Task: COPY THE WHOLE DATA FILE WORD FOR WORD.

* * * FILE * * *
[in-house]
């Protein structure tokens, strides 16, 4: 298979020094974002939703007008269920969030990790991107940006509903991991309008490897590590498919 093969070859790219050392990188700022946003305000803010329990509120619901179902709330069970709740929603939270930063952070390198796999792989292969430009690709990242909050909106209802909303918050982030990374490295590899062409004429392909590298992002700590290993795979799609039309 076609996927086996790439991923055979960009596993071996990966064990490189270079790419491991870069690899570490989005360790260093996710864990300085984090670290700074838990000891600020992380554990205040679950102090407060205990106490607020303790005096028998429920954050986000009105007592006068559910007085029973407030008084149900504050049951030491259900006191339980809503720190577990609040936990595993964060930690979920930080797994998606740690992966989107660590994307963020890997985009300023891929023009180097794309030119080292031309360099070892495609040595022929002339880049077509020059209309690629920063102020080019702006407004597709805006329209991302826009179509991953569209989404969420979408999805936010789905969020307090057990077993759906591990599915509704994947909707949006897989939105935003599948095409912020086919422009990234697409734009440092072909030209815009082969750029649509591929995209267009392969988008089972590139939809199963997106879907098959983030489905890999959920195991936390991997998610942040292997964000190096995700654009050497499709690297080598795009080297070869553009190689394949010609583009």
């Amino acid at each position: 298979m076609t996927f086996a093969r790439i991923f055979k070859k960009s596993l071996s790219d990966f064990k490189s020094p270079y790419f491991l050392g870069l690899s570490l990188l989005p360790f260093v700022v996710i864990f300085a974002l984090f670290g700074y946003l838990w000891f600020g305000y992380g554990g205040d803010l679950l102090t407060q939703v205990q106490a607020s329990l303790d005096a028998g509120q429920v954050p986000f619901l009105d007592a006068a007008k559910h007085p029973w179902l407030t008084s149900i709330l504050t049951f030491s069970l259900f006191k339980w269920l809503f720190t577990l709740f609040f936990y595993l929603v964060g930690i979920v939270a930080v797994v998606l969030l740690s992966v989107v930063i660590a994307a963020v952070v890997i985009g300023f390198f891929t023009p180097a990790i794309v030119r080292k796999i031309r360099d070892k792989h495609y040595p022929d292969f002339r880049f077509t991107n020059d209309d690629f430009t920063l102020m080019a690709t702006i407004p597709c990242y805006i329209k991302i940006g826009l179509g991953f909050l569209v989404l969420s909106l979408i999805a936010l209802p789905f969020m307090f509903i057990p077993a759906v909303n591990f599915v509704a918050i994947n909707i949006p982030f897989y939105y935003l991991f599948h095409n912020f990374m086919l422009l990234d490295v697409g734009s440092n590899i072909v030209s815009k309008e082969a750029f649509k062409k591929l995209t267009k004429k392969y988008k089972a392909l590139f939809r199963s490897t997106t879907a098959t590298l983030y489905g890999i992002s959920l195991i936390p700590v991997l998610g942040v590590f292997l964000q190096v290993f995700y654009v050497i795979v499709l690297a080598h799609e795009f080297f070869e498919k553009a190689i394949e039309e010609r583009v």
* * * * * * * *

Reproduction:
[in-house]
């Protein structure tokens, strides 16, 4: 298979020094974002939703007008269920969030990790991107940006509903991991309008490897590590498919 093969070859790219050392990188700022946003305000803010329990509120619901179902709330069970709740929603939270930063952070390198796999792989292969430009690709990242909050909106209802909303918050982030990374490295590899062409004429392909590298992002700590290993795979799609039309 076609996927086996790439991923055979960009596993071996990966064990490189270079790419491991870069690899570490989005360790260093996710864990300085984090670290700074838990000891600020992380554990205040679950102090407060205990106490607020303790005096028998429920954050986000009105007592006068559910007085029973407030008084149900504050049951030491259900006191339980809503720190577990609040936990595993964060930690979920930080797994998606740690992966989107660590994307963020890997985009300023891929023009180097794309030119080292031309360099070892495609040595022929002339880049077509020059209309690629920063102020080019702006407004597709805006329209991302826009179509991953569209989404969420979408999805936010789905969020307090057990077993759906591990599915509704994947909707949006897989939105935003599948095409912020086919422009990234697409734009440092072909030209815009082969750029649509591929995209267009392969988008089972590139939809199963997106879907098959983030489905890999959920195991936390991997998610942040292997964000190096995700654009050497499709690297080598795009080297070869553009190689394949010609583009």
């Amino acid at each position: 298979m076609t996927f086996a093969r790439i991923f055979k070859k960009s596993l071996s790219d990966f064990k490189s020094p270079y790419f491991l050392g870069l690899s570490l990188l989005p360790f260093v700022v996710i864990f300085a974002l984090f670290g700074y946003l838990w000891f600020g305000y992380g554990g205040d803010l679950l102090t407060q939703v205990q106490a607020s329990l303790d005096a028998g509120q429920v954050p986000f619901l009105d007592a006068a007008k559910h007085p029973w179902l407030t008084s149900i709330l504050t049951f030491s069970l259900f006191k339980w269920l809503f720190t577990l709740f609040f936990y595993l929603v964060g930690i979920v939270a930080v797994v998606l969030l740690s992966v989107v930063i660590a994307a963020v952070v890997i985009g300023f390198f891929t023009p180097a990790i794309v030119r080292k796999i031309r360099d070892k792989h495609y040595p022929d292969f002339r880049f077509t991107n020059d209309d690629f430009t920063l102020m080019a690709t702006i407004p597709c990242y805006i329209k991302i940006g826009l179509g991953f909050l569209v989404l969420s909106l979408i999805a936010l209802p789905f969020m307090f509903i057990p077993a759906v909303n591990f599915v509704a918050i994947n909707i949006p982030f897989y939105y935003l991991f599948h095409n912020f990374m086919l422009l990234d490295v697409g734009s440092n590899i072909v030209s815009k309008e082969a750029f649509k062409k591929l995209t267009k004429k392969y988008k089972a392909l590139f939809r199963s490897t997106t879907a098959t590298l983030y489905g890999i992002s959920l195991i936390p700590v991997l998610g942040v590590f292997l964000q190096v290993f995700y654009v050497i795979v499709l690297a080598h799609e795009f080297f070869e498919k553009a190689i394949e039309e010609r583009v």